President Donald Trump on Monday prodded U.S. Congress to pass major healthcare legislation but huge obstacles remained in the Senate as key lawmakers in his party voiced pessimism about the chances of rolling back the Obamacare law.
The bill is one of the most unpopular pieces of legislation, and Republicans are struggling to bridge divides between conservatives, who claim it doesn’t go far enough to repeal the Obama’s signature health care law and moderates who fear they could pay a political price, if, as predicted by the Congressional Budget Office, the bill results in many Americans losing access to health care.
“I cannot imagine that Congress would dare leave Washington without a beautiful new Healthcare bill fully approved and ready to go!” he wrote early Monday morning on Twitter.
His tweet came as two moderate Republican senators indicated Sunday that the initial GOP bill to repeal and replace the nation’s healthcare law was probably “dead” and Trump’s proposal to just repeal it appears to be a “nonstarter.”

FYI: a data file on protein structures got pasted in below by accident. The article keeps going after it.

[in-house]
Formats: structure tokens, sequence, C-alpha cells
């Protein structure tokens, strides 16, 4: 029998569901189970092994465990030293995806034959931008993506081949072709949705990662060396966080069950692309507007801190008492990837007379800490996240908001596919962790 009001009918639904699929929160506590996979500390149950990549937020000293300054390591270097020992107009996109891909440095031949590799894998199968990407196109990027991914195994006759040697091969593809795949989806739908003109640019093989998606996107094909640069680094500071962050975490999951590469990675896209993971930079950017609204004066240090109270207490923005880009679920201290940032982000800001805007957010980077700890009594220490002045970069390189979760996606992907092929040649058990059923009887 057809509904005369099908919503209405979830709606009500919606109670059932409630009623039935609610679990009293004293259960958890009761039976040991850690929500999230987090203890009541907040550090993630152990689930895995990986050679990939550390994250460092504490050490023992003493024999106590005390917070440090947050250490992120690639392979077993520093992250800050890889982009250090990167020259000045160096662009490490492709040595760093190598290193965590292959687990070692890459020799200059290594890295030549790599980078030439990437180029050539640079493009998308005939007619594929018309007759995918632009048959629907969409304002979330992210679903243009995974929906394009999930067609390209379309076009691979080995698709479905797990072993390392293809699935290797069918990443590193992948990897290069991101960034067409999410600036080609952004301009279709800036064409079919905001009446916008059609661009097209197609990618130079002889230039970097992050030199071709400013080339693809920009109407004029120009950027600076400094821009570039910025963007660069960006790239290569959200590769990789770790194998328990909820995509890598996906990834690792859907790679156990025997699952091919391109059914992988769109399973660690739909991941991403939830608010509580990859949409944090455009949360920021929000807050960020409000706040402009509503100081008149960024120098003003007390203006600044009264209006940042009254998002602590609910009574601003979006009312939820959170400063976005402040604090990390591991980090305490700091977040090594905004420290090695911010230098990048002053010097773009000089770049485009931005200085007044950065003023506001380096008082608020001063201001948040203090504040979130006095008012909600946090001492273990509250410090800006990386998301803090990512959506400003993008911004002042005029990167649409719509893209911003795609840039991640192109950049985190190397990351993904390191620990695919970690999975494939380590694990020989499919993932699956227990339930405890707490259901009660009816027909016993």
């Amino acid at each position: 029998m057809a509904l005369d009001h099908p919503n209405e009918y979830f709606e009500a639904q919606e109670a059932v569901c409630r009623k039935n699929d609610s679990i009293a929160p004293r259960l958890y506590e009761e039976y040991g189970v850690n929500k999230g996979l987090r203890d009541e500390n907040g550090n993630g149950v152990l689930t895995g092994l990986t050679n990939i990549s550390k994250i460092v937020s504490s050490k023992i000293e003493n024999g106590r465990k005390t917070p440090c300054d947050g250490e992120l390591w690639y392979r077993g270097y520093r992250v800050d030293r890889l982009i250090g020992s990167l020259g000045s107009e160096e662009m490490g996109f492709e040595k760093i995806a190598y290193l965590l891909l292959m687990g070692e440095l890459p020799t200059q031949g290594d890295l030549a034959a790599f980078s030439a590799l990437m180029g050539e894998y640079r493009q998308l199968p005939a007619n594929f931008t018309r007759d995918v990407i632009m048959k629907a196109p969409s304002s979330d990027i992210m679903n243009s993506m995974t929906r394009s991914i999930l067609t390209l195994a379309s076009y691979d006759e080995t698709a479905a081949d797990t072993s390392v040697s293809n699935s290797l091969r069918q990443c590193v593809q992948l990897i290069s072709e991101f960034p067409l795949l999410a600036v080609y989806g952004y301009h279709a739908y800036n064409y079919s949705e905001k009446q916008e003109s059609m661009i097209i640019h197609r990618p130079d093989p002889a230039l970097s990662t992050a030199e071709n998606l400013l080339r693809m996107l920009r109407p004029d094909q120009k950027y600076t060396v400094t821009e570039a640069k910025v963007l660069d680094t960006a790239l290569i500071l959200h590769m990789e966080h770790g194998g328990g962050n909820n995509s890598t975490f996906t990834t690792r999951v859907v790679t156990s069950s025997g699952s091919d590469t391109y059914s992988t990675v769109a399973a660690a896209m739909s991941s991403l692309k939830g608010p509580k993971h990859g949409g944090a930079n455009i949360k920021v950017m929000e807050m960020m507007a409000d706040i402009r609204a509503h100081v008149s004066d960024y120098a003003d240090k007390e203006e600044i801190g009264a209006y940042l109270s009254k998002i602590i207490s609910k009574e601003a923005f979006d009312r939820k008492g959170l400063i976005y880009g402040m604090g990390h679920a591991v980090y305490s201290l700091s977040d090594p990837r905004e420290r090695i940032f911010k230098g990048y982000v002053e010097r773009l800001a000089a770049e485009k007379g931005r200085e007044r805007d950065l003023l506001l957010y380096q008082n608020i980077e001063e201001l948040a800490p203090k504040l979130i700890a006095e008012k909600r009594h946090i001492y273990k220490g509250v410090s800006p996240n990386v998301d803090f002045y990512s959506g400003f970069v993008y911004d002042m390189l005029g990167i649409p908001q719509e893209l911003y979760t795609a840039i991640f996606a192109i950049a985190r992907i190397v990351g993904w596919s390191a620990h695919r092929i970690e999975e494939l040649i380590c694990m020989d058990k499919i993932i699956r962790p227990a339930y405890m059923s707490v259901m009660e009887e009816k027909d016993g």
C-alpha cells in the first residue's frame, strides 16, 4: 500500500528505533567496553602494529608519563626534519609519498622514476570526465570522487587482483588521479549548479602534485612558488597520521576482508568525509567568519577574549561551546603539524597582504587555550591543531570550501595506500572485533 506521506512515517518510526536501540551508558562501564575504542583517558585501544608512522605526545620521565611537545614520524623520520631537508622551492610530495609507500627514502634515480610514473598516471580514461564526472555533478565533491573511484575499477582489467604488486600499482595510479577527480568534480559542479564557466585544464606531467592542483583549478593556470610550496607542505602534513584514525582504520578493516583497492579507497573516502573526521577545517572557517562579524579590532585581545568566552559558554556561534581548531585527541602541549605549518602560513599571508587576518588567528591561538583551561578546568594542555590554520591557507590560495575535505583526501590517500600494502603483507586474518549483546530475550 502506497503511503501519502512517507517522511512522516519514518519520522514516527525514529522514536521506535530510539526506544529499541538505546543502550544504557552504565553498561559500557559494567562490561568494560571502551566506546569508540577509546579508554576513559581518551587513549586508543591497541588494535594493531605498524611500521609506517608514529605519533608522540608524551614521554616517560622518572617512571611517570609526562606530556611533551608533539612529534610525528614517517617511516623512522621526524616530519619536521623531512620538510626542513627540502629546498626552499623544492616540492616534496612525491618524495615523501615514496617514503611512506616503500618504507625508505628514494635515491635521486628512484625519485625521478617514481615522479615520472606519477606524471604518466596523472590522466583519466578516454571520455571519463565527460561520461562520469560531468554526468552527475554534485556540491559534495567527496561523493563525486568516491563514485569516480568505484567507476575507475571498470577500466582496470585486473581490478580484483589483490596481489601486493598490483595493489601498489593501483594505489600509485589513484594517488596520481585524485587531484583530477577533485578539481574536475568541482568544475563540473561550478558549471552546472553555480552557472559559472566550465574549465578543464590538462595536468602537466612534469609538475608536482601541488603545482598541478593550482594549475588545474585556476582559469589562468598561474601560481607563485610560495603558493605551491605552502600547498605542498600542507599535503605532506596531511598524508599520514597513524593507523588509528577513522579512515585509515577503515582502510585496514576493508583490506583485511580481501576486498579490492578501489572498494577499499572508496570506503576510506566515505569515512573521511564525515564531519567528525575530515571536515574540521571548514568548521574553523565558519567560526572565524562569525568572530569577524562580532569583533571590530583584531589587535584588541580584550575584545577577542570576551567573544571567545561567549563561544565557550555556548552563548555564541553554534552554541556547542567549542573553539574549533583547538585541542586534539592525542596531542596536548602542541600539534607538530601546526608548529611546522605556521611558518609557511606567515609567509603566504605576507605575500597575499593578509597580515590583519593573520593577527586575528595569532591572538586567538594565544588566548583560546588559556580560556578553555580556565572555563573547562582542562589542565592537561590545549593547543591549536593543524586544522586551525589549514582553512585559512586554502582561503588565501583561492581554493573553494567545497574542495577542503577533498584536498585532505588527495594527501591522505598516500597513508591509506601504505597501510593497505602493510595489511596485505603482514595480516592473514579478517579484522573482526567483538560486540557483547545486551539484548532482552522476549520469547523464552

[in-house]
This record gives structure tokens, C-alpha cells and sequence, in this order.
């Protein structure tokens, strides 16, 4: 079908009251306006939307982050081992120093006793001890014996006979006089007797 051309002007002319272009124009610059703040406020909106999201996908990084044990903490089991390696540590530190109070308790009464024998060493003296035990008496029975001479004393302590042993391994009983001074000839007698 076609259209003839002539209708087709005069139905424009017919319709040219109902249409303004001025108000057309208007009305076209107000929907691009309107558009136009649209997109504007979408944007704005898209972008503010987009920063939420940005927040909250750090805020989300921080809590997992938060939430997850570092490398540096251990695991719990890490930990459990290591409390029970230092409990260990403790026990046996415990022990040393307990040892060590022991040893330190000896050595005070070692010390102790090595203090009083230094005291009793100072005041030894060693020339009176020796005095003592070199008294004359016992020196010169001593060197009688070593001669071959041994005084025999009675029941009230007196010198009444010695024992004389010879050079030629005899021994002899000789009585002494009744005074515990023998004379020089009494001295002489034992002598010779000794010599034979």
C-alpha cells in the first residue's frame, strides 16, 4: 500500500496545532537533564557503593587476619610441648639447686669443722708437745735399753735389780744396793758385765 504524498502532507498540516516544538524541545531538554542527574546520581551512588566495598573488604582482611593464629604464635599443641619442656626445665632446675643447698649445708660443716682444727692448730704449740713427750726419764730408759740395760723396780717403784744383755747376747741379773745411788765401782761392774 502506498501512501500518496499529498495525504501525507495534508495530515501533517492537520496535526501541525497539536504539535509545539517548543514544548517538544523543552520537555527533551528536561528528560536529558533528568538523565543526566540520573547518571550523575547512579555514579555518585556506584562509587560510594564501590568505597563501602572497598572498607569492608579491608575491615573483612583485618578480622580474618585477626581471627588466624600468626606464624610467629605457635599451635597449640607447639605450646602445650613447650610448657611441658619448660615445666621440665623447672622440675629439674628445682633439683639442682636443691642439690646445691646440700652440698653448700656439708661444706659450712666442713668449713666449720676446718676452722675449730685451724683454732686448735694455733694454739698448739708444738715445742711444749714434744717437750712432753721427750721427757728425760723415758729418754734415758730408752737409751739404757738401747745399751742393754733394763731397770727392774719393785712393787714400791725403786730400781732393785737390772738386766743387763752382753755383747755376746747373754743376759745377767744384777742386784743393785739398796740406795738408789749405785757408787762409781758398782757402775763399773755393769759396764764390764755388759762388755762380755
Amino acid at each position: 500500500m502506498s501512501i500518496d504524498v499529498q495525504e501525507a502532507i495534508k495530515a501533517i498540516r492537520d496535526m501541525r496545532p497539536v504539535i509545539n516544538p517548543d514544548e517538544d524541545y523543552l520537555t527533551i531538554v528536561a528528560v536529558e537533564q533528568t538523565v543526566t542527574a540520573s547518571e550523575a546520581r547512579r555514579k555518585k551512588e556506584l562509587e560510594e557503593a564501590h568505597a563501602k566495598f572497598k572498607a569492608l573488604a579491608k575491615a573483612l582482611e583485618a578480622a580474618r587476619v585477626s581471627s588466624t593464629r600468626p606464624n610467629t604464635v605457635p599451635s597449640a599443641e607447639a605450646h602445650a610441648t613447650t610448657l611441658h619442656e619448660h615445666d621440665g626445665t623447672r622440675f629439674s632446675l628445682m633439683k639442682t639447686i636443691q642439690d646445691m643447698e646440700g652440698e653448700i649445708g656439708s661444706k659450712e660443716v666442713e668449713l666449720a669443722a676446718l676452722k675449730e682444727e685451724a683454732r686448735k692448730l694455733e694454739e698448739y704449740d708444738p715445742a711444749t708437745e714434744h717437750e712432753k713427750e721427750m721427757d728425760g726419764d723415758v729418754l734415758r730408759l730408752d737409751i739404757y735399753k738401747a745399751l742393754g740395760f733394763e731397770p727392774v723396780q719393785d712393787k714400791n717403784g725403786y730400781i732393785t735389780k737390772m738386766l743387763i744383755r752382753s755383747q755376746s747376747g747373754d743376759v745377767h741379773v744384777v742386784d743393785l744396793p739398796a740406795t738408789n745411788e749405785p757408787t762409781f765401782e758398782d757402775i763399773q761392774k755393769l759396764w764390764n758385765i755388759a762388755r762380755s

“If my side is unable to agree on an adequate replacement, then some kind of action with regard to private health insurance markets must occur,” Senate Majority Leader Mitch McConnell. “No action is not an alternative. We’ve got the insurance markers imploding all over the country, including in this state.”
“My view is it’s probably going to be dead,” Arizona Sen. John McCain said. “I fear that it’s going to fail.”
The Senate legislation would phase out the Medicaid expansion, cut federal Medicaid spending beginning in 2025, repeal most of Obamacare’s taxes, end a penalty on American citizens who do not obtain insurance and overhaul Obamacare’s subsidies to help people buy insurance with tax credits.